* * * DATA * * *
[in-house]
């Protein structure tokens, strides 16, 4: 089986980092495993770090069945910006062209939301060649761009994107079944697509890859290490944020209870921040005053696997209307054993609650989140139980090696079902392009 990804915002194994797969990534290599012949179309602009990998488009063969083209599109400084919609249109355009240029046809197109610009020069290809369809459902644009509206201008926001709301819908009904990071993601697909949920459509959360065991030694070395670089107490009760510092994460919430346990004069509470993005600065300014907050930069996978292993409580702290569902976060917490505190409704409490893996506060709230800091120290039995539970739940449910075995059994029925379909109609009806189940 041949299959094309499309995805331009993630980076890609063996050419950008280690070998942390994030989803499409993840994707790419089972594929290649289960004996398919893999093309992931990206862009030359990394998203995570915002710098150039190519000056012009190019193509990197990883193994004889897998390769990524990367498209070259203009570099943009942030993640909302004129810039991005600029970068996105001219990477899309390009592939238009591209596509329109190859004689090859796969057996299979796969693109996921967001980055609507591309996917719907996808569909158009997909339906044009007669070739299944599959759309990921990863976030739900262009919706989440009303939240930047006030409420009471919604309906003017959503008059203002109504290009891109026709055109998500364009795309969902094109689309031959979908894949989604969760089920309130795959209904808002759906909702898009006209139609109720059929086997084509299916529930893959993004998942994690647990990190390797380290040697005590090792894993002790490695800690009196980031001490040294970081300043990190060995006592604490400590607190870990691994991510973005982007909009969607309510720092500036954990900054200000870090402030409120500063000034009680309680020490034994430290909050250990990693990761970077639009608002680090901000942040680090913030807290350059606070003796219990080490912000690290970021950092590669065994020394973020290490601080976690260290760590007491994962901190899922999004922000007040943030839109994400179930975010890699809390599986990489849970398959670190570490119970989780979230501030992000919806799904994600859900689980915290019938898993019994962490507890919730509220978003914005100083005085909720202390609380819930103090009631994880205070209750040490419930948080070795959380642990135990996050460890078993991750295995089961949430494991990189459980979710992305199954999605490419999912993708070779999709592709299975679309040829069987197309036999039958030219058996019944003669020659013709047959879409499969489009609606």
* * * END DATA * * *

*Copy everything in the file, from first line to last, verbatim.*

[in-house]
């Protein structure tokens, strides 16, 4: 089986980092495993770090069945910006062209939301060649761009994107079944697509890859290490944020209870921040005053696997209307054993609650989140139980090696079902392009 990804915002194994797969990534290599012949179309602009990998488009063969083209599109400084919609249109355009240029046809197109610009020069290809369809459902644009509206201008926001709301819908009904990071993601697909949920459509959360065991030694070395670089107490009760510092994460919430346990004069509470993005600065300014907050930069996978292993409580702290569902976060917490505190409704409490893996506060709230800091120290039995539970739940449910075995059994029925379909109609009806189940 041949299959094309499309995805331009993630980076890609063996050419950008280690070998942390994030989803499409993840994707790419089972594929290649289960004996398919893999093309992931990206862009030359990394998203995570915002710098150039190519000056012009190019193509990197990883193994004889897998390769990524990367498209070259203009570099943009942030993640909302004129810039991005600029970068996105001219990477899309390009592939238009591209596509329109190859004689090859796969057996299979796969693109996921967001980055609507591309996917719907996808569909158009997909339906044009007669070739299944599959759309990921990863976030739900262009919706989440009303939240930047006030409420009471919604309906003017959503008059203002109504290009891109026709055109998500364009795309969902094109689309031959979908894949989604969760089920309130795959209904808002759906909702898009006209139609109720059929086997084509299916529930893959993004998942994690647990990190390797380290040697005590090792894993002790490695800690009196980031001490040294970081300043990190060995006592604490400590607190870990691994991510973005982007909009969607309510720092500036954990900054200000870090402030409120500063000034009680309680020490034994430290909050250990990693990761970077639009608002680090901000942040680090913030807290350059606070003796219990080490912000690290970021950092590669065994020394973020290490601080976690260290760590007491994962901190899922999004922000007040943030839109994400179930975010890699809390599986990489849970398959670190570490119970989780979230501030992000919806799904994600859900689980915290019938898993019994962490507890919730509220978003914005100083005085909720202390609380819930103090009631994880205070209750040490419930948080070795959380642990135990996050460890078993991750295995089961949430494991990189459980979710992305199954999605490419999912993708070779999709592709299975679309040829069987197309036999039958030219058996019944003669020659013709047959879409499969489009609606």